Two boys aged three and five have been found dead, hours after they went missing from a home in the Townsville suburb of Cranbrook, near the Ross River.
Police are trying to piece together the final hours of two young brothers whose bodies were found close together in a flood-ravaged Townsville river.
The boys, aged three and five, were located around dawn after more than 100 police, SES workers and residents joined a frantic 12-hour search in suburban Cranbrook.
The boys' relatives called police about 6.30pm on Monday, asking for help after the children didn't come home.
Police found their bodies, sometime between about 4.30am and 6am on Tuesday, in a deep, cutaway section of the Ross River.
The adjoining bank was steep from the power of record floods that hit Townsville about a month ago and there was still vegetation in the water.
The boys' devastated mother has been swamped by heartfelt messages of support on Facebook, after she earlier spoke of her emptiness as police searched for her boys.
“It's just a dreadful tragedy," Gracelyn Smallwood, a family spokesperson said.
"I want to thank all of those amazing people last night, Christians, Muslims, black and white, people from all different backgrounds that were here last night and searching for these two little precious children. Because all children are precious."
Police are talking to witnesses, including some who said the boys were seen jumping into the river, a place they often went to play with other children from their neighbourhood.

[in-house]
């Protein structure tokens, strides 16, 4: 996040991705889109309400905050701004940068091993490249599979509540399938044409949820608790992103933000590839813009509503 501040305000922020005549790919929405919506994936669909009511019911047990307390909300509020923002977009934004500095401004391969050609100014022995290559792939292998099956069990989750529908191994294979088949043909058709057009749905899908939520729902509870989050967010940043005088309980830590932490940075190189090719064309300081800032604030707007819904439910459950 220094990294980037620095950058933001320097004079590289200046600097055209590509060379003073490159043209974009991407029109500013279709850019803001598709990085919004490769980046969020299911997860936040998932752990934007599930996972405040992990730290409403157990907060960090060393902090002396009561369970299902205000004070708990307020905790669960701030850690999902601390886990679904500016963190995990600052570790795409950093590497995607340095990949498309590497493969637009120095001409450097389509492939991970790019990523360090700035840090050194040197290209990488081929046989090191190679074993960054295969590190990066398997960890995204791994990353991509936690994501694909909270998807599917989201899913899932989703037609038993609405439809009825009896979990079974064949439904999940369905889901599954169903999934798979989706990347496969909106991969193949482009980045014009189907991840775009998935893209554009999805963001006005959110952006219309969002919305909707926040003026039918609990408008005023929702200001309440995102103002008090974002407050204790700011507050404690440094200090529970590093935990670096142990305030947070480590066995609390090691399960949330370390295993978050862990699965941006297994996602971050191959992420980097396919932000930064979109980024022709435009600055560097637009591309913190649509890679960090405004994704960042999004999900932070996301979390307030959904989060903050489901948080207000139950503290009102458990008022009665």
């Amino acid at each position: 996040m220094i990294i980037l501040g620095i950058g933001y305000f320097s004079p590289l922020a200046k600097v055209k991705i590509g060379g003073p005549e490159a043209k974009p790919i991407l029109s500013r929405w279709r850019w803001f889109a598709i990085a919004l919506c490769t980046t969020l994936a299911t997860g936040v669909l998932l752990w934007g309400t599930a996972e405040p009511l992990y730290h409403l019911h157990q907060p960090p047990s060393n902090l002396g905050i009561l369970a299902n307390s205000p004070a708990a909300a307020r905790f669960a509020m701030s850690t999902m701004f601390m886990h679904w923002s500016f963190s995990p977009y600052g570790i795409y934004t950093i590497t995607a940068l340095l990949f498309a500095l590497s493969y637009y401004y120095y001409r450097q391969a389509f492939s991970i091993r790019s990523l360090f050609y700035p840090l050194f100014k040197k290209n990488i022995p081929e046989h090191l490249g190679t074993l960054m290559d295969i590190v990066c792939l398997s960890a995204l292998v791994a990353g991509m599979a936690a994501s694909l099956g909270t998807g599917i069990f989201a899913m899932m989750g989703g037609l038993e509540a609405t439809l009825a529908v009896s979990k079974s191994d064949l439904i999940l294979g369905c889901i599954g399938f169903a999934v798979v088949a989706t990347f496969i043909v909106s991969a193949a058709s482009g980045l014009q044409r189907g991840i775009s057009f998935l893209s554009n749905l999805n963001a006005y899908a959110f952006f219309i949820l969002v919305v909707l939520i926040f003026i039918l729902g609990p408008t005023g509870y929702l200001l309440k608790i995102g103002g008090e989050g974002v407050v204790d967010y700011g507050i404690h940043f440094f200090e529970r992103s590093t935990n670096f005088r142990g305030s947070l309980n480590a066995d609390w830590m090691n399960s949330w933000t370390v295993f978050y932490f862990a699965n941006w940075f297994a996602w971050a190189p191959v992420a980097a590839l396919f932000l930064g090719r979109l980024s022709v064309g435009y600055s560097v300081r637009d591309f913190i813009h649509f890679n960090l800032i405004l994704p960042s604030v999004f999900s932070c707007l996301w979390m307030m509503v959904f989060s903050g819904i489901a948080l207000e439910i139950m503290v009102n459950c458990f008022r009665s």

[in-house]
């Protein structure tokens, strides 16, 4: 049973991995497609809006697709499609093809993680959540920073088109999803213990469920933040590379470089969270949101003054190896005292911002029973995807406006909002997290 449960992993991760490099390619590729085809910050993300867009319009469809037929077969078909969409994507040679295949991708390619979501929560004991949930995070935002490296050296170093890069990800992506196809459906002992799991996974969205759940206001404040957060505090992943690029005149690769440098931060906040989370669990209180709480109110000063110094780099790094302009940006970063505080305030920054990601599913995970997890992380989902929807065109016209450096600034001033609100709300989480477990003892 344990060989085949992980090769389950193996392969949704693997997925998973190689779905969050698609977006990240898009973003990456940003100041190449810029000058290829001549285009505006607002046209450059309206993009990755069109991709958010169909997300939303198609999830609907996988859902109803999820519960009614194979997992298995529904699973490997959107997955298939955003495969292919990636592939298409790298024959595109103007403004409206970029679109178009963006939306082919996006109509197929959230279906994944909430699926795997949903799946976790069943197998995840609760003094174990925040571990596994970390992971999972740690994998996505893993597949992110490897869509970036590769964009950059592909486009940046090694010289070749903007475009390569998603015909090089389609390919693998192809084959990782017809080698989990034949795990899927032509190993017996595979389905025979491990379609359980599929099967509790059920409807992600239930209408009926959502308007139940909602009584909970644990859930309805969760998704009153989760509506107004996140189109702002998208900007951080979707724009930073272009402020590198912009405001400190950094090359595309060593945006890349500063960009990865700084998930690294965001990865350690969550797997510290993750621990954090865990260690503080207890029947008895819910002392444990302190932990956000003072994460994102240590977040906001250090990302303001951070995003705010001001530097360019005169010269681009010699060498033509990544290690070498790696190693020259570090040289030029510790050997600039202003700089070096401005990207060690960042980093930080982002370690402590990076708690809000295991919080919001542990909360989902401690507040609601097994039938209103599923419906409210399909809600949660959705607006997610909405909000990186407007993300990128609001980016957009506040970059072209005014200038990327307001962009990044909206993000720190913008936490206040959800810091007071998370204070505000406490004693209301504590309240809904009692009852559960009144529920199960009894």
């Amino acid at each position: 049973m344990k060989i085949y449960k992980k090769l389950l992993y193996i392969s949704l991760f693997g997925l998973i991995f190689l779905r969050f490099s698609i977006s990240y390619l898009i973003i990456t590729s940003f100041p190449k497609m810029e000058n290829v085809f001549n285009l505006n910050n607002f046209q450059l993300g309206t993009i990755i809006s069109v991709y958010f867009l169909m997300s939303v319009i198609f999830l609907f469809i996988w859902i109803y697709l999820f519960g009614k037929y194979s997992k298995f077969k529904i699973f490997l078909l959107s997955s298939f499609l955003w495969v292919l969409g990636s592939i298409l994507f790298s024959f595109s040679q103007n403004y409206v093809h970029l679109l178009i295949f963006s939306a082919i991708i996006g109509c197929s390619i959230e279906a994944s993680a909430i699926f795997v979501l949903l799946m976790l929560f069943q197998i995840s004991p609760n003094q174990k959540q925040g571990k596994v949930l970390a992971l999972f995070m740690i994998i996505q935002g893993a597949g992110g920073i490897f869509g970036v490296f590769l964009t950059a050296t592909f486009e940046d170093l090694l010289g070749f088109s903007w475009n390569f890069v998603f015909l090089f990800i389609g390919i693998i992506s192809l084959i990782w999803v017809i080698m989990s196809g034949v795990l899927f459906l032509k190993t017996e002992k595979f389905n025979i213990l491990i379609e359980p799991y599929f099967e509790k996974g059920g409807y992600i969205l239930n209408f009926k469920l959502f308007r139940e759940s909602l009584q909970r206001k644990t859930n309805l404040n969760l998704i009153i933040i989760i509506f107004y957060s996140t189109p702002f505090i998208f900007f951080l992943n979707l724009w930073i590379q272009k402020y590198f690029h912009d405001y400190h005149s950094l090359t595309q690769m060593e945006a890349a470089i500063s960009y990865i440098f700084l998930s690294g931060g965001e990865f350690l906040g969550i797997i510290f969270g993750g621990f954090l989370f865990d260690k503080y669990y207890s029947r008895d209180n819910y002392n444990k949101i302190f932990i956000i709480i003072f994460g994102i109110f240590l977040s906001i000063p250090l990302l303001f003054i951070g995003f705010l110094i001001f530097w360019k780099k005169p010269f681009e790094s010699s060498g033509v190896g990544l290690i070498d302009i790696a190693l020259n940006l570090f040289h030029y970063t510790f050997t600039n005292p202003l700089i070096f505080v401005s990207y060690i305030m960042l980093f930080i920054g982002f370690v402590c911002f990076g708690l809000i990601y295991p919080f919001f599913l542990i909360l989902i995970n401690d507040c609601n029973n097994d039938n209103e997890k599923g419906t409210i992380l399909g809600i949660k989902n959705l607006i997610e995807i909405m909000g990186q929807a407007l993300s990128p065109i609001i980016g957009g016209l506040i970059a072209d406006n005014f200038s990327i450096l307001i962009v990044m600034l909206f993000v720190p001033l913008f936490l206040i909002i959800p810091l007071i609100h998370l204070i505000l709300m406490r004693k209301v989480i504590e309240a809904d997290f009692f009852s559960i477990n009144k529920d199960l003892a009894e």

"Obviously we have young boys who are very familiar with their surroundings."
They, like other children, play in the community," Detective Senior Sergeant Dave Miles told reporters on Tuesday.
"We have to look at all circumstances at this point before we make any determinations as to whether or not there's anything we should be concerned about. It could be as innocent as harmless play that's had tragic consequences."
Support is being offered to the boys' family, and to the officers who found the bodies.
"The best way to describe the family is devastated, as you'd expect," Snr Sgt Miles said.
"They were located in very close proximity to each other. They were in a small, cutaway area in the river. From the recent flood events, it's quite deep and quite a steep bank and there's some vegetation there."
Locals have been praised for helping police and SES workers search yards and local streets after an amber alert for the boys was issued on Monday evening.
A report will be prepared for the coroner.
"The coroner will ultimately make a determination if there's any concerns that they have," Snr Sgt Miles said.
Townsville Aboriginal academic and activist Gracelyn Smallwood said there was deep shock in the city's Indigenous community.
"Townsville's had such a tragedy with the floods and we're just coming to terms with so many of our people in town losing property," she told the ABC.
"But nothing can take the place of this terrible loss, of two little innocent children who regularly come and play in the park."
Premier Annastacia Palaszczuk said the boys set off an adventure and didn't come home.
"In the last month the people of Townsville have had to endure a lot of heartache and wrenching despair - and now, they must endure more," she said.
Anyone with further information should contact Crime Stoppers on 1800 333 000.
SBS News will not show images or name the children due to cultural protocols.